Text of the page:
have they will kidnap? >> if they have i am not sure i see any evidence yet but is rarely. -- early. i will put this into context in the aftermath of a russian jet blowed out of the sky and paris, the aftermath of what just happened in rome -- west africa. and our political leaders who would like to be our political leaders that is a lack of glory.
with the need to protect the nation against the influx of 10,000 syrian muslim refugees. that we have long since passed the day of what we need to be worried about of the terrorist blowing itself up even in that crowded fed you. liddy in a day and age that cyberterrorist have the capacity to take down all or power -- part of the electric power grids. you don't have to use a great deal of imagination and to know what happened. id by a and b were familiar with the impact of the hurricane. the electricity could go out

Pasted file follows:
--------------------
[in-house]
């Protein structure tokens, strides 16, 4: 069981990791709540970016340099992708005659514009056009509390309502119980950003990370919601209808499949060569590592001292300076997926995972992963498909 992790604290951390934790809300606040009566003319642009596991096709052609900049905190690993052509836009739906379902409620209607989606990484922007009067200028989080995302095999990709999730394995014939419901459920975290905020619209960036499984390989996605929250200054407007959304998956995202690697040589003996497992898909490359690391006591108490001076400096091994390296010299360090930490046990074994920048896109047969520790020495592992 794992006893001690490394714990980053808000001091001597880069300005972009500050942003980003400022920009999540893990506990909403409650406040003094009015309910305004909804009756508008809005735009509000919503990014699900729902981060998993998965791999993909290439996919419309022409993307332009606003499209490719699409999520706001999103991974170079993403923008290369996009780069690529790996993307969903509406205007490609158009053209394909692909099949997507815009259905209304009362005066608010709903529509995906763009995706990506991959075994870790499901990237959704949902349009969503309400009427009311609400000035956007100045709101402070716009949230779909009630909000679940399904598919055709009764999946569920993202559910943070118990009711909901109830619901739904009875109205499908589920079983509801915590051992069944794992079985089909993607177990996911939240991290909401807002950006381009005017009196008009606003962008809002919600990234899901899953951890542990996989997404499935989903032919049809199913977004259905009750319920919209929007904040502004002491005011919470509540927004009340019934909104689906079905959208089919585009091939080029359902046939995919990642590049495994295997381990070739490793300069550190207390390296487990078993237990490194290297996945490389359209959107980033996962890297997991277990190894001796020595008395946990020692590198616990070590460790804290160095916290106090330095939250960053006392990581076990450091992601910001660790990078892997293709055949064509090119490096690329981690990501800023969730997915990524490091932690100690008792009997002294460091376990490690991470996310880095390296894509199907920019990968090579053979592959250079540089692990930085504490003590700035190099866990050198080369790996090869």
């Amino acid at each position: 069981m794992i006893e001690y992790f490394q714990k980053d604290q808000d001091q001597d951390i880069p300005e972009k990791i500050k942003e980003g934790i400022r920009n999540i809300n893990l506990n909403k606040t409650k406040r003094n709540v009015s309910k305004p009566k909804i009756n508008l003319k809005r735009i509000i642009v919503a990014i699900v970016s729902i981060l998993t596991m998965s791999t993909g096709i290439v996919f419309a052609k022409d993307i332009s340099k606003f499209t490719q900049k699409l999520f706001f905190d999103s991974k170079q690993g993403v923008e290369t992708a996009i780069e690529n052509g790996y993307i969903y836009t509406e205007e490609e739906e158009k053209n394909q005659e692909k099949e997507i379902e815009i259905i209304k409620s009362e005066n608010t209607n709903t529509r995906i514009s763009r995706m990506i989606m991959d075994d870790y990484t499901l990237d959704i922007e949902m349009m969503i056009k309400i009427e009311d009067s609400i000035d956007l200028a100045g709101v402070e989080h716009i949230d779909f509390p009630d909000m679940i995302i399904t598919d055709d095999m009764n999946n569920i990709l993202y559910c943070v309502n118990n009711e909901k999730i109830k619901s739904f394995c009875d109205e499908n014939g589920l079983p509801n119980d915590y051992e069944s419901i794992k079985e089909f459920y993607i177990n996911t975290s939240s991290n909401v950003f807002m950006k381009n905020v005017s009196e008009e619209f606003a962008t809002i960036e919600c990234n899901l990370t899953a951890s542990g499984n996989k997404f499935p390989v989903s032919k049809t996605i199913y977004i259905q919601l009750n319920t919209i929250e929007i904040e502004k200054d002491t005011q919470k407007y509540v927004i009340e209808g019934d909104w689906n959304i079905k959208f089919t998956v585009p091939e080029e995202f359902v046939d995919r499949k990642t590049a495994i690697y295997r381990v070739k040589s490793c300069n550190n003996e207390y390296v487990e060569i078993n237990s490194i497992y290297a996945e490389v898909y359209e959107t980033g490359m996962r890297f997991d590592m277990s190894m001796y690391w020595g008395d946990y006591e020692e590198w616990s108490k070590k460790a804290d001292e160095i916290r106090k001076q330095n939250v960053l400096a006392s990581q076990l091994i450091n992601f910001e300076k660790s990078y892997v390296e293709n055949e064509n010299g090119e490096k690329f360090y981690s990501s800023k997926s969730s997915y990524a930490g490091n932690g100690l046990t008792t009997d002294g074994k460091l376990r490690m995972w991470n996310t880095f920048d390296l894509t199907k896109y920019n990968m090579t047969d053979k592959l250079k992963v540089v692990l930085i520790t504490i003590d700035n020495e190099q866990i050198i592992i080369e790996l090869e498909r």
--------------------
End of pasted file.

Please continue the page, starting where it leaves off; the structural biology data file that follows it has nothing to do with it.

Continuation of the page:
hours or days. it is a cyberattacks on a power grid so even weeks or months. they about that then tell me how worried you are about the refugees. >> host: adieu right in the book we have become disoriented of the similarities of the aftermath and what is required when it comes to health they said they should deal with the aftermath of a cyberattack on the grid. what are the differences? >> guest: lists scope and duration of. billions of people forced out of their homes of
relatively limited reach and. and if we're capable of handling domestic refugees. we probably are so adjusted gadgeteer city for a period of weeks or months to have a storehouse of food. most department trawlers baby having enough for another day or two. if you pick up the phone to call the red cross or fema or department to fall has security or go online to their sites. you will find their recommended what you would